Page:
Taipei, May 14 (CNA) The scheduled launch of negotiations on a free-trade pact among China, Japan and South Korea has opened up a battle pitting Taiwan against its major trade rival South Korea in trade talks with China, Council for Economic Planning and Development Minister Yiin Chii-ming said Monday.
Leaders of the three countries agreed in Beijing Sunday to start talks this year on a trilateral free-trade accord, Yiin said, and Chinese Commerce Minister Chen Deming and South Korea Trade Minister Park Tae-ho expressed the hope early this month that the talks would be concluded within two years.
Yiin said the agreement sets up the stage for a negotiating contest, with Taiwan and South Korea racing to see which country can be the first to complete free trade talks with China.
Citing ongoing talks on the remaining aspects of the Economic Cooperation Framework Agreement Taiwan and China signed in 2010, Yiin said that if South Korea concludes its talks with China first or gets better trade terms, that would put Taiwan at a disadvantage.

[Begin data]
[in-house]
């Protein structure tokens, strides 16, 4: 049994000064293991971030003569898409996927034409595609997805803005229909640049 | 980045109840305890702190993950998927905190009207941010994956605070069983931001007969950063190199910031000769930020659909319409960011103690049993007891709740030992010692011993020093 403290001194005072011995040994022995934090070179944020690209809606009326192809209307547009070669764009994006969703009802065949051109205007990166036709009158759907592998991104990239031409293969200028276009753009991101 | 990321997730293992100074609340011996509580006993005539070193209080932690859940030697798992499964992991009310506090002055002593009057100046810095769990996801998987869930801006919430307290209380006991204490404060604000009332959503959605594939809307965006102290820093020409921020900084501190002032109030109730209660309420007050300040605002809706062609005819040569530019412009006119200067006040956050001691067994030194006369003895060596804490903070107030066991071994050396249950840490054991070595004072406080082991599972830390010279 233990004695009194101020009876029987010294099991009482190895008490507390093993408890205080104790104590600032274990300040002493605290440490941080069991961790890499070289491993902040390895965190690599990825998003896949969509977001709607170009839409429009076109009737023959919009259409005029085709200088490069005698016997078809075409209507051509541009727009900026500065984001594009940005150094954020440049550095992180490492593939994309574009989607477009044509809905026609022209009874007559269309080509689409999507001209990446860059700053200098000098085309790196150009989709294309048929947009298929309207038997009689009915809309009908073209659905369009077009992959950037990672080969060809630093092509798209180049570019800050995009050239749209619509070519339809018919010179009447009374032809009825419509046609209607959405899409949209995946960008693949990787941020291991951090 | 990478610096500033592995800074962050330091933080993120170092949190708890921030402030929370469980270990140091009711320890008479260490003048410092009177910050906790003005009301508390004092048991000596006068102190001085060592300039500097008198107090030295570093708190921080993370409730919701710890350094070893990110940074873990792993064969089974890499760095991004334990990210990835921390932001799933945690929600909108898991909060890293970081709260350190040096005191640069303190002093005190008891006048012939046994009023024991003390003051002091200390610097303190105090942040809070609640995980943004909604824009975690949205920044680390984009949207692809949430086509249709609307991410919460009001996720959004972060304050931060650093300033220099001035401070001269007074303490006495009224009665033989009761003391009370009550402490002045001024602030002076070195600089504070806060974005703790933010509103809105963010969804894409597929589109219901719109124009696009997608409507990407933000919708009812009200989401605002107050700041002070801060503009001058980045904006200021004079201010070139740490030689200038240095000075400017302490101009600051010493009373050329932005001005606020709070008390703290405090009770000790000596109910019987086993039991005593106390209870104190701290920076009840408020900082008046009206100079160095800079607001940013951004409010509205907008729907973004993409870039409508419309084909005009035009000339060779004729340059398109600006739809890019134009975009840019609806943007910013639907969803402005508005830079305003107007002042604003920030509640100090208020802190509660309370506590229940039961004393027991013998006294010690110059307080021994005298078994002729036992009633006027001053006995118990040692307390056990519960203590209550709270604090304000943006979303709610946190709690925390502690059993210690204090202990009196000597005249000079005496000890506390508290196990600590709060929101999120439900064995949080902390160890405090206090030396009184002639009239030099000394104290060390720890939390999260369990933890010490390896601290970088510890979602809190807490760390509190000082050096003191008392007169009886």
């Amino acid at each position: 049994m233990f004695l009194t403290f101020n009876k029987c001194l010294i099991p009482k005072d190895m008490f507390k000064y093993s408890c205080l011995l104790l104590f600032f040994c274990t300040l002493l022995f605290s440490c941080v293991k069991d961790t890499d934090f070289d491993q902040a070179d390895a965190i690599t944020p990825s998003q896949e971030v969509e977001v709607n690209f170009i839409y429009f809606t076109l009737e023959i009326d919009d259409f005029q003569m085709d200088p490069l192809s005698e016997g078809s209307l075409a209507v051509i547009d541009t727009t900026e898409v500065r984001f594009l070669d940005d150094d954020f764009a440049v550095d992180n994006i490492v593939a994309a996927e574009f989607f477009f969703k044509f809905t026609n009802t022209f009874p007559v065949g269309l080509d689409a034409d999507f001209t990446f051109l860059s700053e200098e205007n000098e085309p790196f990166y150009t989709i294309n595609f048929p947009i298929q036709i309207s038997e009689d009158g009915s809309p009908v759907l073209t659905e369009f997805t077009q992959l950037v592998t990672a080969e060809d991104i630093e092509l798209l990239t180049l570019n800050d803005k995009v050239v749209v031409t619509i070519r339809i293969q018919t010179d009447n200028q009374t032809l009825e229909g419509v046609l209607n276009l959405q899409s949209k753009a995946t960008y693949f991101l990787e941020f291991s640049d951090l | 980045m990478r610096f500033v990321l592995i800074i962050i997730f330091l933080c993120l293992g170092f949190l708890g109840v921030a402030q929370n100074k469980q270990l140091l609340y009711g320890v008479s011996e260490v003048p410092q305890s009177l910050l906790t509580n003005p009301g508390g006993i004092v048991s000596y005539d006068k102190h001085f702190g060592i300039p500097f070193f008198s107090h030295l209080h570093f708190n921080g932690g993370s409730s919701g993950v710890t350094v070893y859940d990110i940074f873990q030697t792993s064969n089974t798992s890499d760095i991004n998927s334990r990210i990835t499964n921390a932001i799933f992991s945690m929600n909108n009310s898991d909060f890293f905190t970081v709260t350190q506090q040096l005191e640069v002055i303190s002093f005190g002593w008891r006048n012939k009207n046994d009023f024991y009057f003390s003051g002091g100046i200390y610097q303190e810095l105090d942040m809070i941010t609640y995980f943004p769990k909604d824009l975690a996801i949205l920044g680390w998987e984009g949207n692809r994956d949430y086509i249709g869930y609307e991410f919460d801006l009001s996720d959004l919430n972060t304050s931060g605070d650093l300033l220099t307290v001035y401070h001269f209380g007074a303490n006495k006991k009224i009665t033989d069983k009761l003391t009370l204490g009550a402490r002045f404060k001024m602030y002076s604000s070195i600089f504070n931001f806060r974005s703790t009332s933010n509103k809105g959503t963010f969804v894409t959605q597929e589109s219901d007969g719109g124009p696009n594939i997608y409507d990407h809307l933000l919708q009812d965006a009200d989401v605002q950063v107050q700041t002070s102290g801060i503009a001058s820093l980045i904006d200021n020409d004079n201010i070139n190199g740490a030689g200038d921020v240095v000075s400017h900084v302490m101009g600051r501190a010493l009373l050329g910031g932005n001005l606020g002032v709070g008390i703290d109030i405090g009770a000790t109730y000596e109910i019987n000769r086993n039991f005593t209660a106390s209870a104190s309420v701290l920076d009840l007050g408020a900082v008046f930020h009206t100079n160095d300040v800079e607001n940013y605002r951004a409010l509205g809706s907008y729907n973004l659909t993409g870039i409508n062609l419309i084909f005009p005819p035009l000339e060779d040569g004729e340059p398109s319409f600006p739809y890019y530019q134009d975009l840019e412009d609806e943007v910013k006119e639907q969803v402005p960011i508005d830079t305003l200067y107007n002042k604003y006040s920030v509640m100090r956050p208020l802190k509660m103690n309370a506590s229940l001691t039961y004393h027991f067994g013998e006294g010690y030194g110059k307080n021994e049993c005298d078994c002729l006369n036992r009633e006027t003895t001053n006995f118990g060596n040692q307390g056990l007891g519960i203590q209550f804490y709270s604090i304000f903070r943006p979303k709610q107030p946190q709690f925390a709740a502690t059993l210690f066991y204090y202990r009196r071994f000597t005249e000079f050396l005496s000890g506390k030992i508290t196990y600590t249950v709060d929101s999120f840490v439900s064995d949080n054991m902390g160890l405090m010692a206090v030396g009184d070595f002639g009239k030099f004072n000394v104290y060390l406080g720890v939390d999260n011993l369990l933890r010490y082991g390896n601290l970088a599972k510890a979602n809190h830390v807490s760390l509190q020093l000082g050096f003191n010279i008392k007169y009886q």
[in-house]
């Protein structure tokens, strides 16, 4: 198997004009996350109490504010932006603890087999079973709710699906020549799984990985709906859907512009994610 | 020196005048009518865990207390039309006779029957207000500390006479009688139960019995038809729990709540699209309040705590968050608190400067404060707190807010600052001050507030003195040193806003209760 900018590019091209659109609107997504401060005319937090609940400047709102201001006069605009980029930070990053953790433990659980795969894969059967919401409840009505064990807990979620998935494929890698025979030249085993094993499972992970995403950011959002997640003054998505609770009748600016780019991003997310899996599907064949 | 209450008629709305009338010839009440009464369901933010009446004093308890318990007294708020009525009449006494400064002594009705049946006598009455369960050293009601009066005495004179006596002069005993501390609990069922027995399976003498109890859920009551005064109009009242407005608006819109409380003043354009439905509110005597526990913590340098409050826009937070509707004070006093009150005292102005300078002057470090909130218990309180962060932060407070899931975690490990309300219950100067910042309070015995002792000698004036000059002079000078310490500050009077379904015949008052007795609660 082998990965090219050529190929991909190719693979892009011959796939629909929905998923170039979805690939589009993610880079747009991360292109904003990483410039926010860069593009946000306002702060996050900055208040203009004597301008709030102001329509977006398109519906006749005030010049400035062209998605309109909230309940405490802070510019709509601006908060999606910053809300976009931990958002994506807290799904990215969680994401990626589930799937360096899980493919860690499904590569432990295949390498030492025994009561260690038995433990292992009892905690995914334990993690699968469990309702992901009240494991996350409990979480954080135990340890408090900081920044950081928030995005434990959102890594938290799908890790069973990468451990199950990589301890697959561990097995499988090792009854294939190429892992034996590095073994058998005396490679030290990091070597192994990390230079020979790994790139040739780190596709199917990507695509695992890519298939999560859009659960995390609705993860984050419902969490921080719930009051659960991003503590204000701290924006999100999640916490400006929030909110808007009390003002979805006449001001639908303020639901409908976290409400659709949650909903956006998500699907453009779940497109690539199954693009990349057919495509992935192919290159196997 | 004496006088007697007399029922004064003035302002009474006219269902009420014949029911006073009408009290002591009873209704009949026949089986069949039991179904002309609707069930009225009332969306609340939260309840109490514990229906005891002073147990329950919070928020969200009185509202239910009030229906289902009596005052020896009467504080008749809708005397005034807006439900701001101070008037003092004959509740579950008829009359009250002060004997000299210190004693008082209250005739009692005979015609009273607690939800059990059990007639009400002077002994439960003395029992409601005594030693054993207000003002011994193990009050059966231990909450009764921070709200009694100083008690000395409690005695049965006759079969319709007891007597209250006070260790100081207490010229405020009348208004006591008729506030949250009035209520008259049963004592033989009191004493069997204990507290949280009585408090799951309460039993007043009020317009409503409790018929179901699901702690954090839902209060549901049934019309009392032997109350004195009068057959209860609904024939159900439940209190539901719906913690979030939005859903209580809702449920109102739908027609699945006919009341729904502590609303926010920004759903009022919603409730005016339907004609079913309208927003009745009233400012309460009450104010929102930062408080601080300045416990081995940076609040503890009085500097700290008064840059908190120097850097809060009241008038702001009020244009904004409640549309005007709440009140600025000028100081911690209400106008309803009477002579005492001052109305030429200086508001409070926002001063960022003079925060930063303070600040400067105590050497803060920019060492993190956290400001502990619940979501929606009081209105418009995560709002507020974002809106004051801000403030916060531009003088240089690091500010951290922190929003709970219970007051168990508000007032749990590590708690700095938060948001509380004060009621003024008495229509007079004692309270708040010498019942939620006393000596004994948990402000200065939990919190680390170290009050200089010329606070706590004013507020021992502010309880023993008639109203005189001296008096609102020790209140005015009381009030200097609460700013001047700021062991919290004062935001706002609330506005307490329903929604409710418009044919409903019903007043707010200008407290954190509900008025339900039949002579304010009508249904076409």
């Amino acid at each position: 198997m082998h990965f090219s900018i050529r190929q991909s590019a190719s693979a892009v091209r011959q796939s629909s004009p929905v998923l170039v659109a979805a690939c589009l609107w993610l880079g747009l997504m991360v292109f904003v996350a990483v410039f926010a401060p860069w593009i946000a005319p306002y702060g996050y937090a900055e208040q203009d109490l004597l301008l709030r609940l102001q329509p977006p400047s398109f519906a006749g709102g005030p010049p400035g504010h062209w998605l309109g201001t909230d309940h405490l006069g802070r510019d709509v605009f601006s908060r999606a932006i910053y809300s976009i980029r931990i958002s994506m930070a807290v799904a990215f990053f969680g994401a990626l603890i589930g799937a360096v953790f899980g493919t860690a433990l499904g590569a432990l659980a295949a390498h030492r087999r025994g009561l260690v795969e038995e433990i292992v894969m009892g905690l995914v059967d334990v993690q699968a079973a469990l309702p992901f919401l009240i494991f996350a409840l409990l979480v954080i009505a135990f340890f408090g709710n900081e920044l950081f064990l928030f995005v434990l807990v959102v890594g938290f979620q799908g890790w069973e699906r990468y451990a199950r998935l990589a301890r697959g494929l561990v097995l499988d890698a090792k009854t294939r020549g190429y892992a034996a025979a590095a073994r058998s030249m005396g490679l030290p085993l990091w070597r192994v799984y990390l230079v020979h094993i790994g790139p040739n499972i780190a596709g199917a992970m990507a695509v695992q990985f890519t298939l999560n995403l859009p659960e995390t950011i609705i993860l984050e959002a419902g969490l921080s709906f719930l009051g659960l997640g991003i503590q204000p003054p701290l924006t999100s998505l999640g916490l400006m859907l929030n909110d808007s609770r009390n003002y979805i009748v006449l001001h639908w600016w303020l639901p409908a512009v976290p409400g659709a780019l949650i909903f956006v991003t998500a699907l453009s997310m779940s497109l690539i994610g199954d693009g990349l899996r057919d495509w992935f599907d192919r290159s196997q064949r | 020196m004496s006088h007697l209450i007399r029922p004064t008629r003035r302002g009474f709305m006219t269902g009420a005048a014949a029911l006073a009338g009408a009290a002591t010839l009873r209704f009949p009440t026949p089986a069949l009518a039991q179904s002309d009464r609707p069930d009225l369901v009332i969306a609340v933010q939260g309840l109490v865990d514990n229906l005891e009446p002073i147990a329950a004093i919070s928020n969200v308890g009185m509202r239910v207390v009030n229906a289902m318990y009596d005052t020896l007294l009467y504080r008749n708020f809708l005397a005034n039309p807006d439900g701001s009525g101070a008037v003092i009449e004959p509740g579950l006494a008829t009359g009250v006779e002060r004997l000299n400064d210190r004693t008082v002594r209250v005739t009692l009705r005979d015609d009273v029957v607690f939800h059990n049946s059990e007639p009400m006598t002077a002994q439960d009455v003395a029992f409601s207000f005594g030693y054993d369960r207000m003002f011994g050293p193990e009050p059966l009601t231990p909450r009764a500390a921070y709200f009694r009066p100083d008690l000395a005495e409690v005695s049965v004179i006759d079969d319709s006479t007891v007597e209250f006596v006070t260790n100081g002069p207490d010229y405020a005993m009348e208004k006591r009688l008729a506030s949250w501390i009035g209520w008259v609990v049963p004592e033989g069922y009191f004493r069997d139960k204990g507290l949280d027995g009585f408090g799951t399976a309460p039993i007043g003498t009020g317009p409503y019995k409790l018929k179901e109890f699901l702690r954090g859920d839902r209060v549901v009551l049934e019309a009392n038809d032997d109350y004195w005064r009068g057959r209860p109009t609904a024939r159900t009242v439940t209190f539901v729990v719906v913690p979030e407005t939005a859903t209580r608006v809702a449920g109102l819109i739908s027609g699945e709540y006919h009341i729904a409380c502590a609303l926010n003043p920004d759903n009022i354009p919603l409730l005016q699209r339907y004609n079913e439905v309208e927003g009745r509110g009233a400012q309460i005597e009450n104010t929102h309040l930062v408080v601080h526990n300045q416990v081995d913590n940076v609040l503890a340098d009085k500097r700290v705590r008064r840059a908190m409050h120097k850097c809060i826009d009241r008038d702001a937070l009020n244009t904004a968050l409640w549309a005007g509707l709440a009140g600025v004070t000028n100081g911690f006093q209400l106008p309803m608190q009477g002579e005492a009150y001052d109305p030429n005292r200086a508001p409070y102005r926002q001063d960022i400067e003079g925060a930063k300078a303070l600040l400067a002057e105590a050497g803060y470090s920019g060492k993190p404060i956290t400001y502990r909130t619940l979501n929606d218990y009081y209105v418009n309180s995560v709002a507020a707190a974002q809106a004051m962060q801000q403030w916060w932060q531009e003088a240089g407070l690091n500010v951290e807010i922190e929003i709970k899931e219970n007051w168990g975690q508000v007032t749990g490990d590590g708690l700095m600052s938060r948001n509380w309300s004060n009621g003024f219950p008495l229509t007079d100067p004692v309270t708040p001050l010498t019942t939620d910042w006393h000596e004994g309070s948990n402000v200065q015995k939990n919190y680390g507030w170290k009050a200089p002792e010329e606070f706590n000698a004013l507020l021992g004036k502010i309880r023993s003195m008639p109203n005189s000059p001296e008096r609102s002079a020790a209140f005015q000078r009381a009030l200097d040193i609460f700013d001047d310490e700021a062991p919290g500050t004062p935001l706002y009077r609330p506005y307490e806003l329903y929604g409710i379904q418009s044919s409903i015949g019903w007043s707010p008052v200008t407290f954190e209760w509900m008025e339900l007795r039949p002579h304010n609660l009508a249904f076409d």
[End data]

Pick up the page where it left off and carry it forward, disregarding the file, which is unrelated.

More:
As of March this year, South Korea has ratified free trade deals with the United States, the European Union, the Association of Southeast Asian Nations, India, and Chile, among others, while Taiwan does not have trade deals with any of these countries or groups.
Taiwan's trade with these countries accounted for 39.5 percent of its total external trade, Yiin said.
Taiwan has only concluded deals with five diplomatic allies in the Central and Latin Americas, with exports to these five accounting for a mere 0.13 percent of Taiwan's total exports, Yiin added.
(By Constant Wu and Scully Hsiao)